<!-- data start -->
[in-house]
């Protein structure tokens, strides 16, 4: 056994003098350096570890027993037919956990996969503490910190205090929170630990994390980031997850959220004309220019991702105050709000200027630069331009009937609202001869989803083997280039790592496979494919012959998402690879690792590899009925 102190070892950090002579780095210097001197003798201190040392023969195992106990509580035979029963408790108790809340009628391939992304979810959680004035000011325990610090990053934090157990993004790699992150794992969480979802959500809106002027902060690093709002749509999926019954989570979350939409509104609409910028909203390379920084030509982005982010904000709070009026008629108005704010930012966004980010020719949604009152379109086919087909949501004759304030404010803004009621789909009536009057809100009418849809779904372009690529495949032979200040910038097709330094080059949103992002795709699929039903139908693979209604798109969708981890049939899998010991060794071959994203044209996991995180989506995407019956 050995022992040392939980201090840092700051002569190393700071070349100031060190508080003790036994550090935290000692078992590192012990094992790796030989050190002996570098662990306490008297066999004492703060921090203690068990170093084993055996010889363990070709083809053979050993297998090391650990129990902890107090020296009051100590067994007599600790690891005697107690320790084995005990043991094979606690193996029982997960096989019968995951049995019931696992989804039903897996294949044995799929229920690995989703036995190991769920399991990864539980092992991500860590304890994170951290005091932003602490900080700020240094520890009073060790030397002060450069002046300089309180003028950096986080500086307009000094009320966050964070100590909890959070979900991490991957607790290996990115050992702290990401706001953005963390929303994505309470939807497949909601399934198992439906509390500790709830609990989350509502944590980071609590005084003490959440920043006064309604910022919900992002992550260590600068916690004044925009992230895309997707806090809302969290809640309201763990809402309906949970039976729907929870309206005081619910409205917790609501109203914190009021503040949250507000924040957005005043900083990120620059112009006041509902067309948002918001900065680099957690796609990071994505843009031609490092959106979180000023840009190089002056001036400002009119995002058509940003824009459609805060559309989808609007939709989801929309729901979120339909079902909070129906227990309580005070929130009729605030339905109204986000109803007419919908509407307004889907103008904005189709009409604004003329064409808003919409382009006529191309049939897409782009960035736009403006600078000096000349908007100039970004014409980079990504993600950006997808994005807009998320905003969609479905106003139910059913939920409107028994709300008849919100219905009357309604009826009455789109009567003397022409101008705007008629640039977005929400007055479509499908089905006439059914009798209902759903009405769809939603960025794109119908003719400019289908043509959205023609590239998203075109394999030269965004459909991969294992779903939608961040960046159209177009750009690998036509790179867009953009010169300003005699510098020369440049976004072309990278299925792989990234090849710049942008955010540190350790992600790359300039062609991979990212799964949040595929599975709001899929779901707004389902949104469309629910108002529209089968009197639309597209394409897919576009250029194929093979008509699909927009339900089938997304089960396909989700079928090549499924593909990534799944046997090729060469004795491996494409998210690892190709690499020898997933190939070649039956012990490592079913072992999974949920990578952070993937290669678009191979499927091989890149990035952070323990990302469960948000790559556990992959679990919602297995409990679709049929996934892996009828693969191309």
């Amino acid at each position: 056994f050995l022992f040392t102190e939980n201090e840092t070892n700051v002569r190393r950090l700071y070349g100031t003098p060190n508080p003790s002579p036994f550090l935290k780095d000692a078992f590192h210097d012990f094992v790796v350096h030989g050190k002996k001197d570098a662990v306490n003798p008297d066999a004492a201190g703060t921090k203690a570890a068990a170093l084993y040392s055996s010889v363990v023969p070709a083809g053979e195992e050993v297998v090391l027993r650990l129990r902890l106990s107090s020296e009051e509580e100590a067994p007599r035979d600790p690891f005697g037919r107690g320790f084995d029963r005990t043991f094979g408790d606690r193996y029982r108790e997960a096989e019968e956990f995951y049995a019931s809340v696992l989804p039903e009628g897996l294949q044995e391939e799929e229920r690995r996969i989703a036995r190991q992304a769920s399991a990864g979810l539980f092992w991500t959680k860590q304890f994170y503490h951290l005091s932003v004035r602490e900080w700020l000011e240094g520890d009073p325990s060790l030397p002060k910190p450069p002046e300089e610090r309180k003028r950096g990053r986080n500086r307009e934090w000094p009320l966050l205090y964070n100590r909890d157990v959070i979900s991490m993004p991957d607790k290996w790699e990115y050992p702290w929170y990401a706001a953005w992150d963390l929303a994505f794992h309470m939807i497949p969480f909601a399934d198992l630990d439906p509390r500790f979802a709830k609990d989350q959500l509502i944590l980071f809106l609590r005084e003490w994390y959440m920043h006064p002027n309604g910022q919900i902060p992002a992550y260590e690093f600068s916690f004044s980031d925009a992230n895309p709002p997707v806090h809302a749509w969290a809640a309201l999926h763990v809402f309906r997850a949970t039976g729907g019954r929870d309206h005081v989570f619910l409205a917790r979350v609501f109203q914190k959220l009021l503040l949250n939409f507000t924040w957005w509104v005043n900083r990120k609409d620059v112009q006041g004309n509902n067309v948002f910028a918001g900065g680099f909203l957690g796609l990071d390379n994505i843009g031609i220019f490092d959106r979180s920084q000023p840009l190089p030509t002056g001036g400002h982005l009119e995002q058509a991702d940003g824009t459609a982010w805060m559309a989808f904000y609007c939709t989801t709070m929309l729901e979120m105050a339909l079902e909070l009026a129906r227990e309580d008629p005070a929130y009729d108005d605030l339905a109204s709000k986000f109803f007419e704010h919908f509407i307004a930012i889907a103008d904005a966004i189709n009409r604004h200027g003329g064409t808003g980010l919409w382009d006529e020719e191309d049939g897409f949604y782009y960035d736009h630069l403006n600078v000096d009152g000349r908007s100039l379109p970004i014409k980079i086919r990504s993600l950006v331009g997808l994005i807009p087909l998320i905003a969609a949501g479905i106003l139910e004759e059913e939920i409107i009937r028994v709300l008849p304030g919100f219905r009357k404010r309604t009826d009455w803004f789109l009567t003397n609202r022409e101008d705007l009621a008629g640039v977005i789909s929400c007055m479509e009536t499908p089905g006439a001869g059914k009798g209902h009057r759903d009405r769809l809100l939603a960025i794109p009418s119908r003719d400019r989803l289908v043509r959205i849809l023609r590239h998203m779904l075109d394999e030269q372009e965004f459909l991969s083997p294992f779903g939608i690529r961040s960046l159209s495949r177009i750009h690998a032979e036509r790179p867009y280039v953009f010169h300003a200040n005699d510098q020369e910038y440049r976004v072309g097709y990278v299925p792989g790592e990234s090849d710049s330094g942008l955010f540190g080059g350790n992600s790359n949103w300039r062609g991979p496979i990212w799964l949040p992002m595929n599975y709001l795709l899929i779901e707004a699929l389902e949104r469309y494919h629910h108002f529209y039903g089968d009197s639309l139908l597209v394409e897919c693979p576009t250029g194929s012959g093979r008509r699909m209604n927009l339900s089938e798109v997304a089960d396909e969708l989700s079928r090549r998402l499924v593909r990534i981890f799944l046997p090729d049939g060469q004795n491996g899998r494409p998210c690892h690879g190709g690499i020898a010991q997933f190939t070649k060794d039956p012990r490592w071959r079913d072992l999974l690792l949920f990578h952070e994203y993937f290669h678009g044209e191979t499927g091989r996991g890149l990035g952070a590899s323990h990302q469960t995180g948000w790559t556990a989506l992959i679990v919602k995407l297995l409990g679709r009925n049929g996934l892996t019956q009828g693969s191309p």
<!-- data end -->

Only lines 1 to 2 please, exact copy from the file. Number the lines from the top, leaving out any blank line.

[in-house]
């Protein structure tokens, strides 16, 4: 056994003098350096570890027993037919956990996969503490910190205090929170630990994390980031997850959220004309220019991702105050709000200027630069331009009937609202001869989803083997280039790592496979494919012959998402690879690792590899009925 102190070892950090002579780095210097001197003798201190040392023969195992106990509580035979029963408790108790809340009628391939992304979810959680004035000011325990610090990053934090157990993004790699992150794992969480979802959500809106002027902060690093709002749509999926019954989570979350939409509104609409910028909203390379920084030509982005982010904000709070009026008629108005704010930012966004980010020719949604009152379109086919087909949501004759304030404010803004009621789909009536009057809100009418849809779904372009690529495949032979200040910038097709330094080059949103992002795709699929039903139908693979209604798109969708981890049939899998010991060794071959994203044209996991995180989506995407019956 050995022992040392939980201090840092700051002569190393700071070349100031060190508080003790036994550090935290000692078992590192012990094992790796030989050190002996570098662990306490008297066999004492703060921090203690068990170093084993055996010889363990070709083809053979050993297998090391650990129990902890107090020296009051100590067994007599600790690891005697107690320790084995005990043991094979606690193996029982997960096989019968995951049995019931696992989804039903897996294949044995799929229920690995989703036995190991769920399991990864539980092992991500860590304890994170951290005091932003602490900080700020240094520890009073060790030397002060450069002046300089309180003028950096986080500086307009000094009320966050964070100590909890959070979900991490991957607790290996990115050992702290990401706001953005963390929303994505309470939807497949909601399934198992439906509390500790709830609990989350509502944590980071609590005084003490959440920043006064309604910022919900992002992550260590600068916690004044925009992230895309997707806090809302969290809640309201763990809402309906949970039976729907929870309206005081619910409205917790609501109203914190009021503040949250507000924040957005005043900083990120620059112009006041509902067309948002918001900065680099957690796609990071994505843009031609490092959106979180000023840009190089002056001036400002009119995002058509940003824009459609805060559309989808609007939709989801929309729901979120339909079902909070129906227990309580005070929130009729605030339905109204986000109803007419919908509407307004889907103008904005189709009409604004003329064409808003919409382009006529191309049939897409782009960035736009403006600078000096000349908007100039970004014409980079990504993600950006997808994005807009998320905003969609479905106003139910059913939920409107028994709300008849919100219905009357309604009826009455789109009567003397022409101008705007008629640039977005929400007055479509499908089905006439059914009798209902759903009405769809939603960025794109119908003719400019289908043509959205023609590239998203075109394999030269965004459909991969294992779903939608961040960046159209177009750009690998036509790179867009953009010169300003005699510098020369440049976004072309990278299925792989990234090849710049942008955010540190350790992600790359300039062609991979990212799964949040595929599975709001899929779901707004389902949104469309629910108002529209089968009197639309597209394409897919576009250029194929093979008509699909927009339900089938997304089960396909989700079928090549499924593909990534799944046997090729060469004795491996494409998210690892190709690499020898997933190939070649039956012990490592079913072992999974949920990578952070993937290669678009191979499927091989890149990035952070323990990302469960948000790559556990992959679990919602297995409990679709049929996934892996009828693969191309």